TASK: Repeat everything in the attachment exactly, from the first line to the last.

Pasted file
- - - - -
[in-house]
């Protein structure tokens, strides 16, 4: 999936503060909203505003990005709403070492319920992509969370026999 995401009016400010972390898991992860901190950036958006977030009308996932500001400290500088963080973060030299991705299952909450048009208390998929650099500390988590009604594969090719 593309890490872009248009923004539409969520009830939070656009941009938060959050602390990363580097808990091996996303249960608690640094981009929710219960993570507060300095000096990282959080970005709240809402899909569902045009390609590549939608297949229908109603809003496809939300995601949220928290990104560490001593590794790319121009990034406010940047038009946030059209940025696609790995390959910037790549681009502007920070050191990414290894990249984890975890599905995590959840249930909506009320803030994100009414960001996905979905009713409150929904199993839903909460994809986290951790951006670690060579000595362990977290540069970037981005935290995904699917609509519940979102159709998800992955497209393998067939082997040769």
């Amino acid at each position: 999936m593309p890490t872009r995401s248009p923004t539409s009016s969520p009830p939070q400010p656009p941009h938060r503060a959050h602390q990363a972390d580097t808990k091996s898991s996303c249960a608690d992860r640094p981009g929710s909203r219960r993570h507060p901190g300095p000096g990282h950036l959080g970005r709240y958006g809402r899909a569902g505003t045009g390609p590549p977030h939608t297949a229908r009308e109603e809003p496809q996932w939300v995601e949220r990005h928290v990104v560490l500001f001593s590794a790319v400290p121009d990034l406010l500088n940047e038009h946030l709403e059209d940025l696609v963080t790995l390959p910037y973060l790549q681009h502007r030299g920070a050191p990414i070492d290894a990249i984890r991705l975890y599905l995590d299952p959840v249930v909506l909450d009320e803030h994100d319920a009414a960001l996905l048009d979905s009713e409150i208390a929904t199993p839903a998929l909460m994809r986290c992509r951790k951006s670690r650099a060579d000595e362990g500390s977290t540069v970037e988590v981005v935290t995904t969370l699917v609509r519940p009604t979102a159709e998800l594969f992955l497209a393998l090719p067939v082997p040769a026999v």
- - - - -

[in-house]
């Protein structure tokens, strides 16, 4: 999936503060909203505003990005709403070492319920992509969370026999 995401009016400010972390898991992860901190950036958006977030009308996932500001400290500088963080973060030299991705299952909450048009208390998929650099500390988590009604594969090719 593309890490872009248009923004539409969520009830939070656009941009938060959050602390990363580097808990091996996303249960608690640094981009929710219960993570507060300095000096990282959080970005709240809402899909569902045009390609590549939608297949229908109603809003496809939300995601949220928290990104560490001593590794790319121009990034406010940047038009946030059209940025696609790995390959910037790549681009502007920070050191990414290894990249984890975890599905995590959840249930909506009320803030994100009414960001996905979905009713409150929904199993839903909460994809986290951790951006670690060579000595362990977290540069970037981005935290995904699917609509519940979102159709998800992955497209393998067939082997040769």
């Amino acid at each position: 999936m593309p890490t872009r995401s248009p923004t539409s009016s969520p009830p939070q400010p656009p941009h938060r503060a959050h602390q990363a972390d580097t808990k091996s898991s996303c249960a608690d992860r640094p981009g929710s909203r219960r993570h507060p901190g300095p000096g990282h950036l959080g970005r709240y958006g809402r899909a569902g505003t045009g390609p590549p977030h939608t297949a229908r009308e109603e809003p496809q996932w939300v995601e949220r990005h928290v990104v560490l500001f001593s590794a790319v400290p121009d990034l406010l500088n940047e038009h946030l709403e059209d940025l696609v963080t790995l390959p910037y973060l790549q681009h502007r030299g920070a050191p990414i070492d290894a990249i984890r991705l975890y599905l995590d299952p959840v249930v909506l909450d009320e803030h994100d319920a009414a960001l996905l048009d979905s009713e409150i208390a929904t199993p839903a998929l909460m994809r986290c992509r951790k951006s670690r650099a060579d000595e362990g500390s977290t540069v970037e988590v981005v935290t995904t969370l699917v609509r519940p009604t979102a159709e998800l594969f992955l497209a393998l090719p067939v082997p040769a026999v």